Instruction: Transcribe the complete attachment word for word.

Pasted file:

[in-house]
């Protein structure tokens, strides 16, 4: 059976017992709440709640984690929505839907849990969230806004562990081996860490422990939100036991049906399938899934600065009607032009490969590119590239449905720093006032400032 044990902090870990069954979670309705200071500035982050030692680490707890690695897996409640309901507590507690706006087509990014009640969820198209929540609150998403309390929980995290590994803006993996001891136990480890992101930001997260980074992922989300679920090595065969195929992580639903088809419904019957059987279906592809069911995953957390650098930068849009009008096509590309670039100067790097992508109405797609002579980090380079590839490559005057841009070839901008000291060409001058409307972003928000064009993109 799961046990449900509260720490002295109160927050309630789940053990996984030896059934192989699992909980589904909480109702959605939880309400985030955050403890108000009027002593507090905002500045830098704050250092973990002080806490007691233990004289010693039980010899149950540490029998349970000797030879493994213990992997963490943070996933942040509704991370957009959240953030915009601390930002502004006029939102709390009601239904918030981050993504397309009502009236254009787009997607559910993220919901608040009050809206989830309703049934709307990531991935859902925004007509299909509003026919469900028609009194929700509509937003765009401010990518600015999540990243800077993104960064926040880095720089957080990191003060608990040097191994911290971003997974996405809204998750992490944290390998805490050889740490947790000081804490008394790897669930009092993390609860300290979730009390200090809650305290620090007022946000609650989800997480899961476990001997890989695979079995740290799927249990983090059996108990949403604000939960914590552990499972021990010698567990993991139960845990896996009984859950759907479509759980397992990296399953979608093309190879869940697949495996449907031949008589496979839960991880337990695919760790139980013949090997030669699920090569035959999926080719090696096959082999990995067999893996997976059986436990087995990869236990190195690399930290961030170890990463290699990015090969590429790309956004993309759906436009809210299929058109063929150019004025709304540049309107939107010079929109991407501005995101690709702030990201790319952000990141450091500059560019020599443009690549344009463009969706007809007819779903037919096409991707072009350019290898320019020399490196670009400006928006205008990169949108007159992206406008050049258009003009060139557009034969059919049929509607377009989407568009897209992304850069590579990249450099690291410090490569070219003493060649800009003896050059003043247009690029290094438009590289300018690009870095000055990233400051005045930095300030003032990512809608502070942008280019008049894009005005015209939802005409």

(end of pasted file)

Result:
[in-house]
């Protein structure tokens, strides 16, 4: 059976017992709440709640984690929505839907849990969230806004562990081996860490422990939100036991049906399938899934600065009607032009490969590119590239449905720093006032400032 044990902090870990069954979670309705200071500035982050030692680490707890690695897996409640309901507590507690706006087509990014009640969820198209929540609150998403309390929980995290590994803006993996001891136990480890992101930001997260980074992922989300679920090595065969195929992580639903088809419904019957059987279906592809069911995953957390650098930068849009009008096509590309670039100067790097992508109405797609002579980090380079590839490559005057841009070839901008000291060409001058409307972003928000064009993109 799961046990449900509260720490002295109160927050309630789940053990996984030896059934192989699992909980589904909480109702959605939880309400985030955050403890108000009027002593507090905002500045830098704050250092973990002080806490007691233990004289010693039980010899149950540490029998349970000797030879493994213990992997963490943070996933942040509704991370957009959240953030915009601390930002502004006029939102709390009601239904918030981050993504397309009502009236254009787009997607559910993220919901608040009050809206989830309703049934709307990531991935859902925004007509299909509003026919469900028609009194929700509509937003765009401010990518600015999540990243800077993104960064926040880095720089957080990191003060608990040097191994911290971003997974996405809204998750992490944290390998805490050889740490947790000081804490008394790897669930009092993390609860300290979730009390200090809650305290620090007022946000609650989800997480899961476990001997890989695979079995740290799927249990983090059996108990949403604000939960914590552990499972021990010698567990993991139960845990896996009984859950759907479509759980397992990296399953979608093309190879869940697949495996449907031949008589496979839960991880337990695919760790139980013949090997030669699920090569035959999926080719090696096959082999990995067999893996997976059986436990087995990869236990190195690399930290961030170890990463290699990015090969590429790309956004993309759906436009809210299929058109063929150019004025709304540049309107939107010079929109991407501005995101690709702030990201790319952000990141450091500059560019020599443009690549344009463009969706007809007819779903037919096409991707072009350019290898320019020399490196670009400006928006205008990169949108007159992206406008050049258009003009060139557009034969059919049929509607377009989407568009897209992304850069590579990249450099690291410090490569070219003493060649800009003896050059003043247009690029290094438009590289300018690009870095000055990233400051005045930095300030003032990512809608502070942008280019008049894009005005015209939802005409």